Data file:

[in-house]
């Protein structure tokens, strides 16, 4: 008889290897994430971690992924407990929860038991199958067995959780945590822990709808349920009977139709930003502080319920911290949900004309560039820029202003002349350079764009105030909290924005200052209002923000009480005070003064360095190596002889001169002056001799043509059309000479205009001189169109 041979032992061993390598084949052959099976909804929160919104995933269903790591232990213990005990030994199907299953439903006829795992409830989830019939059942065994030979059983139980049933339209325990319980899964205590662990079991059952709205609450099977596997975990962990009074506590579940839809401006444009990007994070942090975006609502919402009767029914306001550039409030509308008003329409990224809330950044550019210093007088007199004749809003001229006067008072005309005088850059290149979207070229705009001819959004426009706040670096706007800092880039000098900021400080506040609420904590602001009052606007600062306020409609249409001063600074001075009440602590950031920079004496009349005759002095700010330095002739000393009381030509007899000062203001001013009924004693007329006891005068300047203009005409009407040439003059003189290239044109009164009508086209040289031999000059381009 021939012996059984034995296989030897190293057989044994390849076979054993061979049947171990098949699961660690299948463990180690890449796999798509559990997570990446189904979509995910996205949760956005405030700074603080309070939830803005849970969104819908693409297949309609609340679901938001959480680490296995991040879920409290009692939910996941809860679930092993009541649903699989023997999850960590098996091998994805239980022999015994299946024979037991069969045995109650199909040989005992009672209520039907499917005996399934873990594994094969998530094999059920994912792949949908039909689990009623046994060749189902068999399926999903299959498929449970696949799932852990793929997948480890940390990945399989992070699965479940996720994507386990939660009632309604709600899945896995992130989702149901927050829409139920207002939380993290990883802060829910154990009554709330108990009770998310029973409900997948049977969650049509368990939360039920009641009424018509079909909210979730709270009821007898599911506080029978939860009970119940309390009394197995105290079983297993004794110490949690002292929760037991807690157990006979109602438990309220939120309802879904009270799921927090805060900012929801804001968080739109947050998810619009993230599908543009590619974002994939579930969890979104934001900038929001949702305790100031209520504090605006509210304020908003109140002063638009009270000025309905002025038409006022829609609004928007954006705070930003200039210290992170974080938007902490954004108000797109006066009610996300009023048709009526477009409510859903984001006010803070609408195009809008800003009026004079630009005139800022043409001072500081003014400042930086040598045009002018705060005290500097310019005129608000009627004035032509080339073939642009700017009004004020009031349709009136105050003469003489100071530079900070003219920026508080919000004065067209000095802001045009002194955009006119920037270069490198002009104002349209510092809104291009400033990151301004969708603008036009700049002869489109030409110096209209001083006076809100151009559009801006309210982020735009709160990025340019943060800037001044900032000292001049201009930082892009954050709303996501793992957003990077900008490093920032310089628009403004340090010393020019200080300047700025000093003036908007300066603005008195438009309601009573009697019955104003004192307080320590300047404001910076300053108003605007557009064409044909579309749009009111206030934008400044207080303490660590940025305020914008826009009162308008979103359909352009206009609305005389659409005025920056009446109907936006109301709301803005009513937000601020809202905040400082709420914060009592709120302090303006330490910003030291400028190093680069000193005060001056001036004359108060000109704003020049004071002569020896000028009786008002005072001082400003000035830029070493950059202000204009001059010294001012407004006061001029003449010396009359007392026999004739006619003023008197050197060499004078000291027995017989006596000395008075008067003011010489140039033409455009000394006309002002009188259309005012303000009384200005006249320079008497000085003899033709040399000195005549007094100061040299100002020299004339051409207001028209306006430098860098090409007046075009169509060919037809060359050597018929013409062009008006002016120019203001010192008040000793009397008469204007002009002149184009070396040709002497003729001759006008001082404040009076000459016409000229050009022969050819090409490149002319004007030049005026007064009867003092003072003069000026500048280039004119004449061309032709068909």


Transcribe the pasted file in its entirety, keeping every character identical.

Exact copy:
[in-house]
């Protein structure tokens, strides 16, 4: 008889290897994430971690992924407990929860038991199958067995959780945590822990709808349920009977139709930003502080319920911290949900004309560039820029202003002349350079764009105030909290924005200052209002923000009480005070003064360095190596002889001169002056001799043509059309000479205009001189169109 041979032992061993390598084949052959099976909804929160919104995933269903790591232990213990005990030994199907299953439903006829795992409830989830019939059942065994030979059983139980049933339209325990319980899964205590662990079991059952709205609450099977596997975990962990009074506590579940839809401006444009990007994070942090975006609502919402009767029914306001550039409030509308008003329409990224809330950044550019210093007088007199004749809003001229006067008072005309005088850059290149979207070229705009001819959004426009706040670096706007800092880039000098900021400080506040609420904590602001009052606007600062306020409609249409001063600074001075009440602590950031920079004496009349005759002095700010330095002739000393009381030509007899000062203001001013009924004693007329006891005068300047203009005409009407040439003059003189290239044109009164009508086209040289031999000059381009 021939012996059984034995296989030897190293057989044994390849076979054993061979049947171990098949699961660690299948463990180690890449796999798509559990997570990446189904979509995910996205949760956005405030700074603080309070939830803005849970969104819908693409297949309609609340679901938001959480680490296995991040879920409290009692939910996941809860679930092993009541649903699989023997999850960590098996091998994805239980022999015994299946024979037991069969045995109650199909040989005992009672209520039907499917005996399934873990594994094969998530094999059920994912792949949908039909689990009623046994060749189902068999399926999903299959498929449970696949799932852990793929997948480890940390990945399989992070699965479940996720994507386990939660009632309604709600899945896995992130989702149901927050829409139920207002939380993290990883802060829910154990009554709330108990009770998310029973409900997948049977969650049509368990939360039920009641009424018509079909909210979730709270009821007898599911506080029978939860009970119940309390009394197995105290079983297993004794110490949690002292929760037991807690157990006979109602438990309220939120309802879904009270799921927090805060900012929801804001968080739109947050998810619009993230599908543009590619974002994939579930969890979104934001900038929001949702305790100031209520504090605006509210304020908003109140002063638009009270000025309905002025038409006022829609609004928007954006705070930003200039210290992170974080938007902490954004108000797109006066009610996300009023048709009526477009409510859903984001006010803070609408195009809008800003009026004079630009005139800022043409001072500081003014400042930086040598045009002018705060005290500097310019005129608000009627004035032509080339073939642009700017009004004020009031349709009136105050003469003489100071530079900070003219920026508080919000004065067209000095802001045009002194955009006119920037270069490198002009104002349209510092809104291009400033990151301004969708603008036009700049002869489109030409110096209209001083006076809100151009559009801006309210982020735009709160990025340019943060800037001044900032000292001049201009930082892009954050709303996501793992957003990077900008490093920032310089628009403004340090010393020019200080300047700025000093003036908007300066603005008195438009309601009573009697019955104003004192307080320590300047404001910076300053108003605007557009064409044909579309749009009111206030934008400044207080303490660590940025305020914008826009009162308008979103359909352009206009609305005389659409005025920056009446109907936006109301709301803005009513937000601020809202905040400082709420914060009592709120302090303006330490910003030291400028190093680069000193005060001056001036004359108060000109704003020049004071002569020896000028009786008002005072001082400003000035830029070493950059202000204009001059010294001012407004006061001029003449010396009359007392026999004739006619003023008197050197060499004078000291027995017989006596000395008075008067003011010489140039033409455009000394006309002002009188259309005012303000009384200005006249320079008497000085003899033709040399000195005549007094100061040299100002020299004339051409207001028209306006430098860098090409007046075009169509060919037809060359050597018929013409062009008006002016120019203001010192008040000793009397008469204007002009002149184009070396040709002497003729001759006008001082404040009076000459016409000229050009022969050819090409490149002319004007030049005026007064009867003092003072003069000026500048280039004119004449061309032709068909």